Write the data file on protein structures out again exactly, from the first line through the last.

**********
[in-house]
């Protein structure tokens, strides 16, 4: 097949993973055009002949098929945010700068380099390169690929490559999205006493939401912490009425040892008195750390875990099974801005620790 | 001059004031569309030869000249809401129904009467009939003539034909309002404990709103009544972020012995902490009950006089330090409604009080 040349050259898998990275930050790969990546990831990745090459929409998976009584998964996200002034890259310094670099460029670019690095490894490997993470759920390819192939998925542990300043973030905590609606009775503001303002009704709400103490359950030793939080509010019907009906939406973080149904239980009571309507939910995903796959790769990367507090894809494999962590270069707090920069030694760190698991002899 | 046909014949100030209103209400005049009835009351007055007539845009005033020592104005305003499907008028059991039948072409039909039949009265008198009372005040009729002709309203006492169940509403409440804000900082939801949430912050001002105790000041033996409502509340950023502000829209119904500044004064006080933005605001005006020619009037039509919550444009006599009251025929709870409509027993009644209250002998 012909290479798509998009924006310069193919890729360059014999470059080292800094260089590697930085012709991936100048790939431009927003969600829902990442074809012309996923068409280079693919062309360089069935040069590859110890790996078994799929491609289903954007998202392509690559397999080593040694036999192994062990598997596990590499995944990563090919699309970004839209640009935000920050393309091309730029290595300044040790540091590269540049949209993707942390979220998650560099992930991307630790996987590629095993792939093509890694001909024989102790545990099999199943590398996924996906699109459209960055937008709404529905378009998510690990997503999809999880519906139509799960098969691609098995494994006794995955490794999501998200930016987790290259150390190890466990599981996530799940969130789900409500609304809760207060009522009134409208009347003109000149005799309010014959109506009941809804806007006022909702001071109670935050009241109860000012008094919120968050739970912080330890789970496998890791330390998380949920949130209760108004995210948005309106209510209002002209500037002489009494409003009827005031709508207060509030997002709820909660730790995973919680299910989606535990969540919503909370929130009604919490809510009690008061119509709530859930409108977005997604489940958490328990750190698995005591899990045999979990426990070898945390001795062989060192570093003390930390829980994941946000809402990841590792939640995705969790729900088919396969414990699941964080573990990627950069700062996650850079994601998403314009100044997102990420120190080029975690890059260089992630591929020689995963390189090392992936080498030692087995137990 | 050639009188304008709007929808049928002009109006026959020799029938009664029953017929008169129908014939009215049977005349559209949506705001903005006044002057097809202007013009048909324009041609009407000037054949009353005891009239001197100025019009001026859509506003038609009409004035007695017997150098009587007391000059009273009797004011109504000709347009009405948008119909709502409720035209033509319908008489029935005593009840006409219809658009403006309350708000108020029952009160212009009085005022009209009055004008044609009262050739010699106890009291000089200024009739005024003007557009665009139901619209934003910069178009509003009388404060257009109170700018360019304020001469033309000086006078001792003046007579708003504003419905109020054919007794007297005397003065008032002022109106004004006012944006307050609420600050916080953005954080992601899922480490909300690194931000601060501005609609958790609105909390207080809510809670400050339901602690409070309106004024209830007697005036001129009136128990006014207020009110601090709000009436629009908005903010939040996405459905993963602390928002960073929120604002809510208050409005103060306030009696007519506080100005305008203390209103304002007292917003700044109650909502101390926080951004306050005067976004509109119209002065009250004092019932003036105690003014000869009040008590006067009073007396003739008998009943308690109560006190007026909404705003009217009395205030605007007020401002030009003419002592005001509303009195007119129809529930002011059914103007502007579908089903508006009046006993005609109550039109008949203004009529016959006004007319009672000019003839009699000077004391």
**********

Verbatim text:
[in-house]
């Protein structure tokens, strides 16, 4: 097949993973055009002949098929945010700068380099390169690929490559999205006493939401912490009425040892008195750390875990099974801005620790 | 001059004031569309030869000249809401129904009467009939003539034909309002404990709103009544972020012995902490009950006089330090409604009080 040349050259898998990275930050790969990546990831990745090459929409998976009584998964996200002034890259310094670099460029670019690095490894490997993470759920390819192939998925542990300043973030905590609606009775503001303002009704709400103490359950030793939080509010019907009906939406973080149904239980009571309507939910995903796959790769990367507090894809494999962590270069707090920069030694760190698991002899 | 046909014949100030209103209400005049009835009351007055007539845009005033020592104005305003499907008028059991039948072409039909039949009265008198009372005040009729002709309203006492169940509403409440804000900082939801949430912050001002105790000041033996409502509340950023502000829209119904500044004064006080933005605001005006020619009037039509919550444009006599009251025929709870409509027993009644209250002998 012909290479798509998009924006310069193919890729360059014999470059080292800094260089590697930085012709991936100048790939431009927003969600829902990442074809012309996923068409280079693919062309360089069935040069590859110890790996078994799929491609289903954007998202392509690559397999080593040694036999192994062990598997596990590499995944990563090919699309970004839209640009935000920050393309091309730029290595300044040790540091590269540049949209993707942390979220998650560099992930991307630790996987590629095993792939093509890694001909024989102790545990099999199943590398996924996906699109459209960055937008709404529905378009998510690990997503999809999880519906139509799960098969691609098995494994006794995955490794999501998200930016987790290259150390190890466990599981996530799940969130789900409500609304809760207060009522009134409208009347003109000149005799309010014959109506009941809804806007006022909702001071109670935050009241109860000012008094919120968050739970912080330890789970496998890791330390998380949920949130209760108004995210948005309106209510209002002209500037002489009494409003009827005031709508207060509030997002709820909660730790995973919680299910989606535990969540919503909370929130009604919490809510009690008061119509709530859930409108977005997604489940958490328990750190698995005591899990045999979990426990070898945390001795062989060192570093003390930390829980994941946000809402990841590792939640995705969790729900088919396969414990699941964080573990990627950069700062996650850079994601998403314009100044997102990420120190080029975690890059260089992630591929020689995963390189090392992936080498030692087995137990 | 050639009188304008709007929808049928002009109006026959020799029938009664029953017929008169129908014939009215049977005349559209949506705001903005006044002057097809202007013009048909324009041609009407000037054949009353005891009239001197100025019009001026859509506003038609009409004035007695017997150098009587007391000059009273009797004011109504000709347009009405948008119909709502409720035209033509319908008489029935005593009840006409219809658009403006309350708000108020029952009160212009009085005022009209009055004008044609009262050739010699106890009291000089200024009739005024003007557009665009139901619209934003910069178009509003009388404060257009109170700018360019304020001469033309000086006078001792003046007579708003504003419905109020054919007794007297005397003065008032002022109106004004006012944006307050609420600050916080953005954080992601899922480490909300690194931000601060501005609609958790609105909390207080809510809670400050339901602690409070309106004024209830007697005036001129009136128990006014207020009110601090709000009436629009908005903010939040996405459905993963602390928002960073929120604002809510208050409005103060306030009696007519506080100005305008203390209103304002007292917003700044109650909502101390926080951004306050005067976004509109119209002065009250004092019932003036105690003014000869009040008590006067009073007396003739008998009943308690109560006190007026909404705003009217009395205030605007007020401002030009003419002592005001509303009195007119129809529930002011059914103007502007579908089903508006009046006993005609109550039109008949203004009529016959006004007319009672000019003839009699000077004391």